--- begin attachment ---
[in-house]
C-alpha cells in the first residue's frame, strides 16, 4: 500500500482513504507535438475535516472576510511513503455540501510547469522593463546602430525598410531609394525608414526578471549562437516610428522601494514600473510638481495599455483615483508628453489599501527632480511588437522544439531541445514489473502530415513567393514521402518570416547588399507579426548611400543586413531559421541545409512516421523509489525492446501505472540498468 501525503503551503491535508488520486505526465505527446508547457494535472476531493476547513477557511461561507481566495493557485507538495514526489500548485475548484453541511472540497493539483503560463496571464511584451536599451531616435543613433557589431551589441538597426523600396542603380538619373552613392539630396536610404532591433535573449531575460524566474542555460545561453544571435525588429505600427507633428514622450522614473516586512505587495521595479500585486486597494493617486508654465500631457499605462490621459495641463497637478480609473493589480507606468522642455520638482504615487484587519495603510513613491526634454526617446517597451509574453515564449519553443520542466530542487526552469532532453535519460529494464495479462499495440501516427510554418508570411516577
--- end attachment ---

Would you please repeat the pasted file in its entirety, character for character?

[in-house]
C-alpha cells in the first residue's frame, strides 16, 4: 500500500482513504507535438475535516472576510511513503455540501510547469522593463546602430525598410531609394525608414526578471549562437516610428522601494514600473510638481495599455483615483508628453489599501527632480511588437522544439531541445514489473502530415513567393514521402518570416547588399507579426548611400543586413531559421541545409512516421523509489525492446501505472540498468 501525503503551503491535508488520486505526465505527446508547457494535472476531493476547513477557511461561507481566495493557485507538495514526489500548485475548484453541511472540497493539483503560463496571464511584451536599451531616435543613433557589431551589441538597426523600396542603380538619373552613392539630396536610404532591433535573449531575460524566474542555460545561453544571435525588429505600427507633428514622450522614473516586512505587495521595479500585486486597494493617486508654465500631457499605462490621459495641463497637478480609473493589480507606468522642455520638482504615487484587519495603510513613491526634454526617446517597451509574453515564449519553443520542466530542487526552469532532453535519460529494464495479462499495440501516427510554418508570411516577